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|Categories||Christian - Seventh-day Adventist|
|Publisher||Pacific Press Publishing Association|
|First issue||October 7, 1953|
Guide magazine is a Seventh-day Adventist weekly periodical published by Pacific Press Publishing Association. It is a Christian story magazine that uses true stories to illustrate Bible passages and is targeted to 10- to 14-year-old youth.
Guide is often distributed to "Earliteen" and "Junior" Sabbath School students at the end of class and provides a Bible study guide for the week. Since its beginning, Guide has been popular reading during the church service for young people.
The magazine is published in a 32-page full-color 6x8" format.
In the years following World War II, the Adventist church had two magazines for children - Our Little Friend for children preschool to preteen and Youth's Instructor for older teenagers. A magazine for junior-age youth was originally proposed at the 1951 Autumn Council of the Seventh-day Adventist Church and voted in Spring Council on April 9, 1952 designating the Review and Herald as the publisher. A relatively young 27-year-old pastor from Northern California, Lawrence Maxwell became the first editor.
The magazine was announced in an ad in the Youth's Instructor in 1953 promising a magazine "Packed with stories, pictures, games, puzzles, camp craft, Junior Sabbath School lessons, and interesting Pathfinder activity" in a 16-page weekly publication. A contest to decide the name of the magazine was advertised in the Youth's Instructor magazine and drew 16,000 entries. Of those entries 225 suggested Junior Guide which became the original name of the magazine.
At the launch of the magazine, there were complaints that it looked much like Youth's Instructor. Another complaint was that the margins were too wide. In January 1953 the format of the magazine was changed to a smaller size, page margins were reduced and the number of pages increased to 24 per issue.
Beginning in 1954 color ink was used for three issues a month. The entire magazine would be printed in green, brown or blue tint, including the illustrations. The magazine included a steady formula of stories of worldwide missionary activities, crafts, stories of inventions, conversions and life lessons. The magazine cover always included a photo of children engaging in wholesome activities reflecting the times. Subscriptions reached 28,000 after one year and 43,000 after 10 years.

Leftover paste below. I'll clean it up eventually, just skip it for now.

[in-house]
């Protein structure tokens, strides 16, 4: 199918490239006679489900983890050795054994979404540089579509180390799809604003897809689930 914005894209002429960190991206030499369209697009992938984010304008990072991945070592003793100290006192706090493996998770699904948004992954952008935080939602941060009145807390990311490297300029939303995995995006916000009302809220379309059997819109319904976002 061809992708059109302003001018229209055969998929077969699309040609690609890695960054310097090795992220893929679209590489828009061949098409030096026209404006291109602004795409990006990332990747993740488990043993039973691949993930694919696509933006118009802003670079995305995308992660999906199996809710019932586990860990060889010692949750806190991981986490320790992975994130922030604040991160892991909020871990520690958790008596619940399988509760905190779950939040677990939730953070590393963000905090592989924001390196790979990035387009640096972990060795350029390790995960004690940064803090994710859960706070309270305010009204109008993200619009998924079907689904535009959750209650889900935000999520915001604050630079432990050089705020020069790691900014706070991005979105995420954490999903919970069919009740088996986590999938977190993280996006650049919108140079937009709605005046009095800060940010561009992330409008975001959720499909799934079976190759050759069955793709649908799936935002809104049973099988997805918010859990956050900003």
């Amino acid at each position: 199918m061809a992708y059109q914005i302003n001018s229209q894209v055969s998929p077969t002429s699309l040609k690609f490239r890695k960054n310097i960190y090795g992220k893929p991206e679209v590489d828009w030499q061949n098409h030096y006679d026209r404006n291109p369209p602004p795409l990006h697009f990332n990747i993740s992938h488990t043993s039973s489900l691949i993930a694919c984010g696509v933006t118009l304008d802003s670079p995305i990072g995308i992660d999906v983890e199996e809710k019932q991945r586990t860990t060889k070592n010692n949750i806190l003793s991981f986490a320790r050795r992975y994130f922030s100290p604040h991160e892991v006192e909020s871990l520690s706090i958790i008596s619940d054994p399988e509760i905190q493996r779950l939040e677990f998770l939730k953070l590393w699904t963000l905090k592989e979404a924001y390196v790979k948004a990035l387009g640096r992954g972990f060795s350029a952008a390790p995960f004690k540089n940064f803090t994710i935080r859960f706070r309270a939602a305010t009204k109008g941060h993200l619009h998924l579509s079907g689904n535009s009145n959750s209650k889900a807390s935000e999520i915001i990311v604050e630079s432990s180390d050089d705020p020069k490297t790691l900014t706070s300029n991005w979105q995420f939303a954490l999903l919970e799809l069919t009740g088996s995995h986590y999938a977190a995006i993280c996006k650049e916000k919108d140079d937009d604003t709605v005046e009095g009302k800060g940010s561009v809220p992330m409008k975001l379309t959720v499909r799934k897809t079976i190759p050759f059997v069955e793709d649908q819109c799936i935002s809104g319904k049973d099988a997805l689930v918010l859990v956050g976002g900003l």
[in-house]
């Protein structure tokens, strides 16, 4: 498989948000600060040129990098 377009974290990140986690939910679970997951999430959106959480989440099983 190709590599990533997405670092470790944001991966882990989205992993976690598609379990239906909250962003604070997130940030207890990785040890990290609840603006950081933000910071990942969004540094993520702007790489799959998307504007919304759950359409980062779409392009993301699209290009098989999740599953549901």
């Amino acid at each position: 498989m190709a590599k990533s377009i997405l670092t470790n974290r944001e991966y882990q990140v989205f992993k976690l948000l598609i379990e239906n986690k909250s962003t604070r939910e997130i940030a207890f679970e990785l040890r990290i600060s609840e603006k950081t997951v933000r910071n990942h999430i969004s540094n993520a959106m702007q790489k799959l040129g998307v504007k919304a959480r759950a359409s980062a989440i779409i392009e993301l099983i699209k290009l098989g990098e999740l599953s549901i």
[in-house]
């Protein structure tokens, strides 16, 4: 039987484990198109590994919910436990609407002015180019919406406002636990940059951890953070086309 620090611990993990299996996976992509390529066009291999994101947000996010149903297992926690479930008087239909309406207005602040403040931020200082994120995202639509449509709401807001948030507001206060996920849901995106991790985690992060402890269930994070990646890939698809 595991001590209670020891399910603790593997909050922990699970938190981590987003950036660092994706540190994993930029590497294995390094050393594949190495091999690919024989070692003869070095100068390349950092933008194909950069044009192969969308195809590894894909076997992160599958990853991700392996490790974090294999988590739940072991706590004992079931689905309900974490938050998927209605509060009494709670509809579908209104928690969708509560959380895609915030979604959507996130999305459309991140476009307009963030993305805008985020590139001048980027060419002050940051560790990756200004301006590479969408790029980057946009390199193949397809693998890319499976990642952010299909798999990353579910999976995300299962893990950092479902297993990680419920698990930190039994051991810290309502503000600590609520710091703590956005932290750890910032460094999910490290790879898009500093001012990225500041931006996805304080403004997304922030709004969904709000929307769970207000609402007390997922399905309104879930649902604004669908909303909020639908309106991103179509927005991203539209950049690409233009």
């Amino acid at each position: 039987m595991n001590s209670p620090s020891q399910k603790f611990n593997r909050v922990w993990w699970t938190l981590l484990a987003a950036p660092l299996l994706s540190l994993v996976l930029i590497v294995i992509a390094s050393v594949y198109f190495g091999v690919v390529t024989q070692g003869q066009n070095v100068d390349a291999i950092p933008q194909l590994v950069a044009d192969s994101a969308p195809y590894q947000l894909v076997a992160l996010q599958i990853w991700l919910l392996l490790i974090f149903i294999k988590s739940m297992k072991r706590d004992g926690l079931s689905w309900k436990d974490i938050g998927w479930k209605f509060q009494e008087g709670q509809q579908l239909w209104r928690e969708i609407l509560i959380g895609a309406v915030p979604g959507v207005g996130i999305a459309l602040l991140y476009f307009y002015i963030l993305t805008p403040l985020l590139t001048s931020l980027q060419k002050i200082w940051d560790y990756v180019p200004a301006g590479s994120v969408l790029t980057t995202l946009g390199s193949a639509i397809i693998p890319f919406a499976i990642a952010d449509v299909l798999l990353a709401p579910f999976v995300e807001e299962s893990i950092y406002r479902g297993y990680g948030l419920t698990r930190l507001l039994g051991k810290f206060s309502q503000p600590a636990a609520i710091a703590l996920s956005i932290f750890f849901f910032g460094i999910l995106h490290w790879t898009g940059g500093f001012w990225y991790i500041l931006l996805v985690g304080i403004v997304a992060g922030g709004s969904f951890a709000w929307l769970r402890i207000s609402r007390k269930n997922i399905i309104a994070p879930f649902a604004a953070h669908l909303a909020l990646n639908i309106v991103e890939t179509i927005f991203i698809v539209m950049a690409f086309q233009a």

With the segmentation of the church into "junior" and "earliteen" divisions the name of the magazine was changed from Junior Guide to Guide as of January 1, 1964 and it was focused on elementary school grades 7-8.
With the changing times of the 60s and 70s and the advent of a new editor, the Guide changed also. Multi-ethnic images in non-mission stories were featured as well as placed on the cover of the magazine. Stories against racial prejudice and segregation appeared and circulation reached a record of 60,000 subscriptions, based partly on the demise of the Youth's Instructor. By this time the magazine had expanded to 32 pages.
In the 1980s a new feature was introduced - Guidelines question and answer column written by Madeline Johnson. Another introduction was the "Guide Dog" mascot who first appeared in 1985 at the international Pathfinder camporee in Colorado and since at campmeetings, camporees and conventions where Guide readers congregate.
At least one predatory incident in the 1990s put an end to a four decade Guide tradition of penpals. Circulation also began to decline during this period.
In 2000 Guide switched to a four-color format as production costs declined and circulation began increasing. During 2002-2003 Guide celebrated its 50th anniversary.
Authors for the Guide range from church workers to housewives and come from all parts of the world. They are devout Christians, including Baptists, Presbyterians, Episcopalians, Roman Catholics, and Seventh-day Adventists. They are aged from under nine to over 90 years old.